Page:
Tuesday, September 25, 2018

Do you use Le Roy H. Appleton's American Indian Design & Decoration?

Update, 7:50 PM, September 25, 2018: Earlier today, Rosanne Parry submitted a comment to my review of her book, saying that the Makah and the Quinault nations have final say on the merits of her book. I contacted Janine Ledford, the Executive Director of the Makah Cultural and Research Center to ask if they sell Parry's book in the museum store. Ms. Ledford replied that they do not sell Parry's book in the museum. 


Sam Jonson submitted a comment to a AICL's 2014 post about Rosanne Parry's Written in Stone. Sam's comment includes a paragraph written by Claudia Zaslavsky in her book, Multicultural Mathematics: Interdisciplinary Cooperative-Learning Activities. More specifically, her comment is about a revision she made:
Multiple perspectives on customs, practices, and worldviewFirst I'll tell you about a mistake I made through ignorance. In my activities book Math Comes Alive (1987) I had a lesson on symmetry in the masks of several cultures. To show lack of symmetry, I included an asymmetrical "false face" mask of the Haudenosaunee (Iroquois), copied from the Dover publication American Indian Design and Decoration, by LeRoy Appleton. At the time I did not realize that this mask was considered sacred. Some time later I had occasion to correspond with the Board of Education at the Akwesasne Mohawk School District in northern New York and southern Ontario. (The Mohawks are one of the six nations of the Iroquois Confederacy.) To ascertain that this use of the mask was not offensive, I sent a copy of the lesson to the Board's office. The reply confirmed my worst fears. Fortunately my book was due to undergo a major revision, and this lesson on masks was withdrawn from the new edition, Multicultural Mathematics: Interdisciplinary Cooperative-Learning Activities (1993a).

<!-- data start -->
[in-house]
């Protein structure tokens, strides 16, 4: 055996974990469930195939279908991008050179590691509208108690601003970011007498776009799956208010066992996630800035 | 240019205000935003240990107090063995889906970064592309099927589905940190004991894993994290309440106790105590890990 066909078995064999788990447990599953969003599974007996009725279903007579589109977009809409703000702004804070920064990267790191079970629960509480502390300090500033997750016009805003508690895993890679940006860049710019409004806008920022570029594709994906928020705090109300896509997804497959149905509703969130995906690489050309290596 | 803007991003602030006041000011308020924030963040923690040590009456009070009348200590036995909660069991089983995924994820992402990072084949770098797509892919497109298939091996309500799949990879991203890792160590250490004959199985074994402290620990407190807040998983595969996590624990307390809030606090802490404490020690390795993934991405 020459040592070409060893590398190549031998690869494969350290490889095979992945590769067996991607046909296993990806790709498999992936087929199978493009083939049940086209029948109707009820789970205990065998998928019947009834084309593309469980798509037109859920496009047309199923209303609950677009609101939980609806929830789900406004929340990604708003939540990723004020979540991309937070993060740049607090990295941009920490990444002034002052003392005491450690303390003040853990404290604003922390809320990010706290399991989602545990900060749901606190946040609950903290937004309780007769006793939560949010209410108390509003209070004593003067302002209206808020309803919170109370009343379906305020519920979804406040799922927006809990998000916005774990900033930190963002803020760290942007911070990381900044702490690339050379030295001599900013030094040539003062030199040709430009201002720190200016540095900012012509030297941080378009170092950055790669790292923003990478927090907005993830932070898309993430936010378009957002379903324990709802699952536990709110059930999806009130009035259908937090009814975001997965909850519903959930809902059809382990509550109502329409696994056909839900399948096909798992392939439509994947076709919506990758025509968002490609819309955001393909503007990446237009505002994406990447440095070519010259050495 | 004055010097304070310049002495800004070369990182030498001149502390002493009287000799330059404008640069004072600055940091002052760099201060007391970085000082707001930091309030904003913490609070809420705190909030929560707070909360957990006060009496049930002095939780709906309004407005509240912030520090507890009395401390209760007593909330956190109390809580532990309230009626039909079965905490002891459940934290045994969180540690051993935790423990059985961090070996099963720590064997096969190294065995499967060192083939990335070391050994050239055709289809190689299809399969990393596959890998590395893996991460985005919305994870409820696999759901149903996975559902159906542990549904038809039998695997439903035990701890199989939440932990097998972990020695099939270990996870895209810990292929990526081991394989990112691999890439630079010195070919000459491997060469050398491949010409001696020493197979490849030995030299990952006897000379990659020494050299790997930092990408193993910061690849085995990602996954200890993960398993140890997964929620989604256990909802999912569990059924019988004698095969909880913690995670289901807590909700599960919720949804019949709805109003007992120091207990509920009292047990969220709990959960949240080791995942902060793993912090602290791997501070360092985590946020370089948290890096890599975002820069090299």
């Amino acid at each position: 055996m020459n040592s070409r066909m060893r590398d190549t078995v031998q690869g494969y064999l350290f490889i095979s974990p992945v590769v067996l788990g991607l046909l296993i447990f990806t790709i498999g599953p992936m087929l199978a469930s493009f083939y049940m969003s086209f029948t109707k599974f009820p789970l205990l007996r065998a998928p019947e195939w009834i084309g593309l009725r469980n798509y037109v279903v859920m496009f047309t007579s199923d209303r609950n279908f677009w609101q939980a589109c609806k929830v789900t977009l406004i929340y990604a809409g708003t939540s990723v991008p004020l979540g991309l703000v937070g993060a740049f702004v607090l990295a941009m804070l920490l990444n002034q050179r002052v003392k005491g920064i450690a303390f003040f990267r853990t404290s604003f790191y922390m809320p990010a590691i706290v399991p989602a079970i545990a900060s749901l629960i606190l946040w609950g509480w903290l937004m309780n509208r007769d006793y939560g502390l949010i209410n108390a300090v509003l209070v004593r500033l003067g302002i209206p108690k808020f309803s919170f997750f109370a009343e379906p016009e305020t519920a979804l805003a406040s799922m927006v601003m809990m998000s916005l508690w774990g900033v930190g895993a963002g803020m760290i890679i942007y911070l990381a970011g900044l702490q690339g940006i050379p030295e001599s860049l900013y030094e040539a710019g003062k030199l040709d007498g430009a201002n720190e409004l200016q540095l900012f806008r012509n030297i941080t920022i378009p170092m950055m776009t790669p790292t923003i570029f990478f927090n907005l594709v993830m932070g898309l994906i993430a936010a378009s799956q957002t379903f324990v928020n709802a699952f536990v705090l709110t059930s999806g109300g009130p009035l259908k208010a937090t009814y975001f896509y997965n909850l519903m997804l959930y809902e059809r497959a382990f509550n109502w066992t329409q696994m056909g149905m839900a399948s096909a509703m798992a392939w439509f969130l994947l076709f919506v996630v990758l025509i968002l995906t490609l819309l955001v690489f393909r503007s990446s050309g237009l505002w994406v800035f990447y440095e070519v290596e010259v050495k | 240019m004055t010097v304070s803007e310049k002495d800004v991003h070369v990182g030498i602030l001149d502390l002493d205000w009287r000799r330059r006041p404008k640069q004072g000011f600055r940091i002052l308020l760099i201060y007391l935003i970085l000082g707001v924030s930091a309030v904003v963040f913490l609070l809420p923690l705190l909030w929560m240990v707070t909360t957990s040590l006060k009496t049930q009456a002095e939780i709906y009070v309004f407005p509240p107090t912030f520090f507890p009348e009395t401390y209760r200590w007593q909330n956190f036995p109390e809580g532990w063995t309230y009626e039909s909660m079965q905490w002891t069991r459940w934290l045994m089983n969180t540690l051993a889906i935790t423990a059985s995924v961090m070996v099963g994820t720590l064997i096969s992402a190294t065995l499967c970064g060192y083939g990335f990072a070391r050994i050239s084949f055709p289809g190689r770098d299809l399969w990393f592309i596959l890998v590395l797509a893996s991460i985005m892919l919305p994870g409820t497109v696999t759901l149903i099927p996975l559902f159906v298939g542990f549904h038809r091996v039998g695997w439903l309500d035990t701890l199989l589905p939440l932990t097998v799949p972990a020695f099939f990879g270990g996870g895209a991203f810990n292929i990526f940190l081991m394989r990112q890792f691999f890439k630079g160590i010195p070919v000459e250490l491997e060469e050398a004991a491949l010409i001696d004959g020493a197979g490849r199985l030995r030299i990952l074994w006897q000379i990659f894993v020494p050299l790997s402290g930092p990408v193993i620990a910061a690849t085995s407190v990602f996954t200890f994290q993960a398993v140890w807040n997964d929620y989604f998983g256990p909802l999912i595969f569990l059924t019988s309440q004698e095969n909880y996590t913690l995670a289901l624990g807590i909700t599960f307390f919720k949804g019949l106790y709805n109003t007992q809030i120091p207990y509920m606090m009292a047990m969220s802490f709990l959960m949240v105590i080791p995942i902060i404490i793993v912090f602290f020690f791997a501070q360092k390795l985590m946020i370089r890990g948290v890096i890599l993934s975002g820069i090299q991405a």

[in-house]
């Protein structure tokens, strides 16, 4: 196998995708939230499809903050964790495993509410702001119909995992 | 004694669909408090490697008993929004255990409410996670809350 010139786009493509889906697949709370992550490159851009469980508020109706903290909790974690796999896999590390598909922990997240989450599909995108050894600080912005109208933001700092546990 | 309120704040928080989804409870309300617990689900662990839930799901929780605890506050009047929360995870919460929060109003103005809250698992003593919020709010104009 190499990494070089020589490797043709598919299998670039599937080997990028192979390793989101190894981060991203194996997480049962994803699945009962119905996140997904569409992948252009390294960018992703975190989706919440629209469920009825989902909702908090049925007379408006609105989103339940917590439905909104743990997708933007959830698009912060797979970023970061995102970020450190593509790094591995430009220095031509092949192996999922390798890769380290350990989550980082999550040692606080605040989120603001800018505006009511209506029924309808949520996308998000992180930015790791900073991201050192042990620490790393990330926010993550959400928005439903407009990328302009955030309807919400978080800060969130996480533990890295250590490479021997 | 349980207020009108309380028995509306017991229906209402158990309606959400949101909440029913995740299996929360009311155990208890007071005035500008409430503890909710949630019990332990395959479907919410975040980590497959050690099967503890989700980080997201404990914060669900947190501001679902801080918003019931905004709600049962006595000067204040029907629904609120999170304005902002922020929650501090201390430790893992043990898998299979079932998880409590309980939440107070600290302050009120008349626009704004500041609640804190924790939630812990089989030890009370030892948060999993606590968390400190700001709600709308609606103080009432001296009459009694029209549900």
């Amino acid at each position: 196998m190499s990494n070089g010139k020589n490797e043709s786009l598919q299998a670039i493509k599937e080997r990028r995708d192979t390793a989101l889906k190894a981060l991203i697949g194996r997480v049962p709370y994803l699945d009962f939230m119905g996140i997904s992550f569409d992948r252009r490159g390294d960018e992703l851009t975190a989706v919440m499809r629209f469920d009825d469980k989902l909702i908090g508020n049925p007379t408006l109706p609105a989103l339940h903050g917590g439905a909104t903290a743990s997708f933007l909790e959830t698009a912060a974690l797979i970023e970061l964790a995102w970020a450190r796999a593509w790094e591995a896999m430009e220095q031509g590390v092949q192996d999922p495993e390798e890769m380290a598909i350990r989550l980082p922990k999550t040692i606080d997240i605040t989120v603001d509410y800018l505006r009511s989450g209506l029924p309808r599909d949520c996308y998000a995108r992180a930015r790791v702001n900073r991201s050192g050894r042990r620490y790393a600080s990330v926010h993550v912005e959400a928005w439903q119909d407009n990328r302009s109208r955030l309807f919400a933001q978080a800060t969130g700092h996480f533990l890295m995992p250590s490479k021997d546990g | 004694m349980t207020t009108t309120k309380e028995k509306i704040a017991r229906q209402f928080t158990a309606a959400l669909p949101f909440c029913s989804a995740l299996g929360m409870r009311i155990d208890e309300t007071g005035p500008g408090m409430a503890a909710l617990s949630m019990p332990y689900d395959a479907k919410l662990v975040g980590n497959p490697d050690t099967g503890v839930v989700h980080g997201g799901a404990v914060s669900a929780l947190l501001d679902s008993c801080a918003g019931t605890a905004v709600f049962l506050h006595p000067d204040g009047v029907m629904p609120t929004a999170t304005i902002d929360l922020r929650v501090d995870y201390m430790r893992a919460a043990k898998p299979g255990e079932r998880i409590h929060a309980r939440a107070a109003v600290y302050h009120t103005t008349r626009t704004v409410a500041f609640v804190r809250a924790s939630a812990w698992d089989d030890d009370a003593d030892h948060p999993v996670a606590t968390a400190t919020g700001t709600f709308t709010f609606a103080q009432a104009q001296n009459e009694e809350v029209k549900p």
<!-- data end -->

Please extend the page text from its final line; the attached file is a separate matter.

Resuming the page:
When I read the comment, I thought it would be helpful to share it as a stand-alone blog post because it reflects a writer's growth in understanding and respecting Indigenous peoples, and it also references her source for the mask she subsequently removed from her book.

That source is LeRoy Appleton's American Indian Design and Decoration. Appleton's book came out in 1950. A new edition was published in 1971. In 2013 it was published in ebook format. I have not reviewed that book, but its initial publication date is 1950. The contents of the book reflect a way of thinking by a particular person, in 1950. I wonder if it has been revised? Do you have it in your library? Do the teachers in your school use it? I haven't read or reviewed Zaslavsky's book either. Is it in your school?

1 comment:

Ava Jarvis said...

Appleton's book is one of many books published by Dover that contain Native imagery for artists/designers to copy and use. They do it to other cultures as well: Japan, China, India, Mexico, Egypt, etc.

But yeah. There are a lot of these books. If you search on Amazon with the search terms "dover pictorial archive indian" you can find all of them. If you just search for "dover pictorial archive" you'll find a lot of stuff that is OK (primary architecture, animals, Victorian imagery), and a lot of stuff that is sketchy (i.e. religious iconography from cultures who have been victims of colonization).

I can't imagine any of them aren't anything other than massive amounts of problematic cultural appropriation with no proceeds going to any nations whatsoever.